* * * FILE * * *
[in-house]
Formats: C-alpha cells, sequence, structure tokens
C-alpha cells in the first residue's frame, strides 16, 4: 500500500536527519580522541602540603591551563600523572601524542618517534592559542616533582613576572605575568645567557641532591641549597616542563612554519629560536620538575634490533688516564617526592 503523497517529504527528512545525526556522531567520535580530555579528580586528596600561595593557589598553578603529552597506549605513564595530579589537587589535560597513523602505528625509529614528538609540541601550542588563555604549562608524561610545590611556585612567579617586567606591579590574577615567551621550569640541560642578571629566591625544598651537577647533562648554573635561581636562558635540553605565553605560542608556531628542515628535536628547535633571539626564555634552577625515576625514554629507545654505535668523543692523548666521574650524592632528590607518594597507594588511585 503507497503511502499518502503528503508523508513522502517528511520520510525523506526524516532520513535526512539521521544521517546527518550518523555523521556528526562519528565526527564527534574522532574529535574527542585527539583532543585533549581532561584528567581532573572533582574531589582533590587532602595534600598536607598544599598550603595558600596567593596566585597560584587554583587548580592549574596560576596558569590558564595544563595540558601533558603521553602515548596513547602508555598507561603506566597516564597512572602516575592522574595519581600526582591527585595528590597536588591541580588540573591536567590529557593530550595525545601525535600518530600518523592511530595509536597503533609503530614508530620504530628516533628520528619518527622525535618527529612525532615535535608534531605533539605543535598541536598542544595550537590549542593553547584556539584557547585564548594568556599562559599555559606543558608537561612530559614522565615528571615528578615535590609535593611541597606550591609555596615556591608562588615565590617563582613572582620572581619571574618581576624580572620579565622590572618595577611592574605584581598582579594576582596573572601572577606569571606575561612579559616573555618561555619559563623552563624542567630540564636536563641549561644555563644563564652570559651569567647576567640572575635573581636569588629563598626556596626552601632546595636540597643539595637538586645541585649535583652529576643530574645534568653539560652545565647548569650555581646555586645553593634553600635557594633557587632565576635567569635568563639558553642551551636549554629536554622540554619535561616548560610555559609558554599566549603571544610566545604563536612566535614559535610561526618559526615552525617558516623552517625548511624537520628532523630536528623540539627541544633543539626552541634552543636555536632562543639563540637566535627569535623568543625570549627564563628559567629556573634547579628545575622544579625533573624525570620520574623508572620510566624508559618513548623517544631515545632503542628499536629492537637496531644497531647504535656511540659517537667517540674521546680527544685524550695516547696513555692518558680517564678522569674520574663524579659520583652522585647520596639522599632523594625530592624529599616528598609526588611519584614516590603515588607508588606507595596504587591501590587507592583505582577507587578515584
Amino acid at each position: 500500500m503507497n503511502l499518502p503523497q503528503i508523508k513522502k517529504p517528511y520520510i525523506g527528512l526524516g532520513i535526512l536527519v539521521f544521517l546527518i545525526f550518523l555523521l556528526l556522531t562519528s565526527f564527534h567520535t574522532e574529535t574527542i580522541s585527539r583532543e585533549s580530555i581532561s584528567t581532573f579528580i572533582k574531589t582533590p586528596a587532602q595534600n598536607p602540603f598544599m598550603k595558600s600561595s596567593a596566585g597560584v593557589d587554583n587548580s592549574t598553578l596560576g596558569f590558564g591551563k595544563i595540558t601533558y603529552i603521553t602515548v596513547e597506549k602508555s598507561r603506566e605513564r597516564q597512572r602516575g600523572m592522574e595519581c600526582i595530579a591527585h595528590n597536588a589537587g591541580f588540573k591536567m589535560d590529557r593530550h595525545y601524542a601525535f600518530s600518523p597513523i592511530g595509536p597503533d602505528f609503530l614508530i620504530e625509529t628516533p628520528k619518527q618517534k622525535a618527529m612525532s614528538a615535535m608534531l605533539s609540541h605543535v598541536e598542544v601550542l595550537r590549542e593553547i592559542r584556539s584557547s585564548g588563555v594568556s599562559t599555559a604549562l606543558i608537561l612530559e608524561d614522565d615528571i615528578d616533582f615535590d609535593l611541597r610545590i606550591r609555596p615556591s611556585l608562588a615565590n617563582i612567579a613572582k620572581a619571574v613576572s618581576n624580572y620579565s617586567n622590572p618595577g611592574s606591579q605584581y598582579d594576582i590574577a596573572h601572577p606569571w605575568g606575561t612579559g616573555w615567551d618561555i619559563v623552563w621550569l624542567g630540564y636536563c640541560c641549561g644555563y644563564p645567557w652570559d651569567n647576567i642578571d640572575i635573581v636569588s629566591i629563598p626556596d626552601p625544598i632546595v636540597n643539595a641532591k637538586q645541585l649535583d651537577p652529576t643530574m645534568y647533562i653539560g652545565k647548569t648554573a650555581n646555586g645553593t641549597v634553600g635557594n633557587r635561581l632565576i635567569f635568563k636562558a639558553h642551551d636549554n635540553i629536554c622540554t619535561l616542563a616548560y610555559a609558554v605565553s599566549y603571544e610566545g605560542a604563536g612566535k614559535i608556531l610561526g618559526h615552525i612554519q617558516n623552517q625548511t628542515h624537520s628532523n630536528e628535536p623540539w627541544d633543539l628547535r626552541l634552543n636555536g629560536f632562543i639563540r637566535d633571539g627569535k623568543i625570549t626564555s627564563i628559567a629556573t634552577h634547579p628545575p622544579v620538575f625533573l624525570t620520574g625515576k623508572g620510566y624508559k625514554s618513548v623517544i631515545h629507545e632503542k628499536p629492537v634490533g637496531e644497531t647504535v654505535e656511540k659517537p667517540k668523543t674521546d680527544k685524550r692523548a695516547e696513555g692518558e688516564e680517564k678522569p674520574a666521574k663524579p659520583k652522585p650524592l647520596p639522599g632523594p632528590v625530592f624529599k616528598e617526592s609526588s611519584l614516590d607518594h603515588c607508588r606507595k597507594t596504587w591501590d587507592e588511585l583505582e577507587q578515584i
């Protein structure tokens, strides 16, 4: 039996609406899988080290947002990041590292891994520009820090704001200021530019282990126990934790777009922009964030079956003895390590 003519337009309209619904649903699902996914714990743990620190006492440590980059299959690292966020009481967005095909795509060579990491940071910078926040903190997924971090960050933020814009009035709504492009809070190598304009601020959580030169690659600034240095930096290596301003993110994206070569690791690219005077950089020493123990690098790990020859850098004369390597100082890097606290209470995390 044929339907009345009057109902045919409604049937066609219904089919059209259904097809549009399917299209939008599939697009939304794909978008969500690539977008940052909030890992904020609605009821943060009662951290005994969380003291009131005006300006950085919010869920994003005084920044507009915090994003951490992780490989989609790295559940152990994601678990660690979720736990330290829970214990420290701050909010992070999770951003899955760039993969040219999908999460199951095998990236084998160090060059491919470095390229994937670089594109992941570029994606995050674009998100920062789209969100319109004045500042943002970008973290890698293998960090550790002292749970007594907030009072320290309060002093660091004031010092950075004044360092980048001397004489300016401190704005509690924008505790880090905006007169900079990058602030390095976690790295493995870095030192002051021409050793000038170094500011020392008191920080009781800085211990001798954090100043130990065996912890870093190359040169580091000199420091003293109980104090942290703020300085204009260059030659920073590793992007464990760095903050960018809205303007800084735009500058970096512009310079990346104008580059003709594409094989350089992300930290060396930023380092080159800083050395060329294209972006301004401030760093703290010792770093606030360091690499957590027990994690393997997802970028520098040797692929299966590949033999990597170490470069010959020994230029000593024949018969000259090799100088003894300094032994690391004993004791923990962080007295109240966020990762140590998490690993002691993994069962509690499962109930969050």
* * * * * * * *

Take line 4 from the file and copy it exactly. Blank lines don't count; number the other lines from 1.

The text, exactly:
Amino acid at each position: 500500500m503507497n503511502l499518502p503523497q503528503i508523508k513522502k517529504p517528511y520520510i525523506g527528512l526524516g532520513i535526512l536527519v539521521f544521517l546527518i545525526f550518523l555523521l556528526l556522531t562519528s565526527f564527534h567520535t574522532e574529535t574527542i580522541s585527539r583532543e585533549s580530555i581532561s584528567t581532573f579528580i572533582k574531589t582533590p586528596a587532602q595534600n598536607p602540603f598544599m598550603k595558600s600561595s596567593a596566585g597560584v593557589d587554583n587548580s592549574t598553578l596560576g596558569f590558564g591551563k595544563i595540558t601533558y603529552i603521553t602515548v596513547e597506549k602508555s598507561r603506566e605513564r597516564q597512572r602516575g600523572m592522574e595519581c600526582i595530579a591527585h595528590n597536588a589537587g591541580f588540573k591536567m589535560d590529557r593530550h595525545y601524542a601525535f600518530s600518523p597513523i592511530g595509536p597503533d602505528f609503530l614508530i620504530e625509529t628516533p628520528k619518527q618517534k622525535a618527529m612525532s614528538a615535535m608534531l605533539s609540541h605543535v598541536e598542544v601550542l595550537r590549542e593553547i592559542r584556539s584557547s585564548g588563555v594568556s599562559t599555559a604549562l606543558i608537561l612530559e608524561d614522565d615528571i615528578d616533582f615535590d609535593l611541597r610545590i606550591r609555596p615556591s611556585l608562588a615565590n617563582i612567579a613572582k620572581a619571574v613576572s618581576n624580572y620579565s617586567n622590572p618595577g611592574s606591579q605584581y598582579d594576582i590574577a596573572h601572577p606569571w605575568g606575561t612579559g616573555w615567551d618561555i619559563v623552563w621550569l624542567g630540564y636536563c640541560c641549561g644555563y644563564p645567557w652570559d651569567n647576567i642578571d640572575i635573581v636569588s629566591i629563598p626556596d626552601p625544598i632546595v636540597n643539595a641532591k637538586q645541585l649535583d651537577p652529576t643530574m645534568y647533562i653539560g652545565k647548569t648554573a650555581n646555586g645553593t641549597v634553600g635557594n633557587r635561581l632565576i635567569f635568563k636562558a639558553h642551551d636549554n635540553i629536554c622540554t619535561l616542563a616548560y610555559a609558554v605565553s599566549y603571544e610566545g605560542a604563536g612566535k614559535i608556531l610561526g618559526h615552525i612554519q617558516n623552517q625548511t628542515h624537520s628532523n630536528e628535536p623540539w627541544d633543539l628547535r626552541l634552543n636555536g629560536f632562543i639563540r637566535d633571539g627569535k623568543i625570549t626564555s627564563i628559567a629556573t634552577h634547579p628545575p622544579v620538575f625533573l624525570t620520574g625515576k623508572g620510566y624508559k625514554s618513548v623517544i631515545h629507545e632503542k628499536p629492537v634490533g637496531e644497531t647504535v654505535e656511540k659517537p667517540k668523543t674521546d680527544k685524550r692523548a695516547e696513555g692518558e688516564e680517564k678522569p674520574a666521574k663524579p659520583k652522585p650524592l647520596p639522599g632523594p632528590v625530592f624529599k616528598e617526592s609526588s611519584l614516590d607518594h603515588c607508588r606507595k597507594t596504587w591501590d587507592e588511585l583505582e577507587q578515584i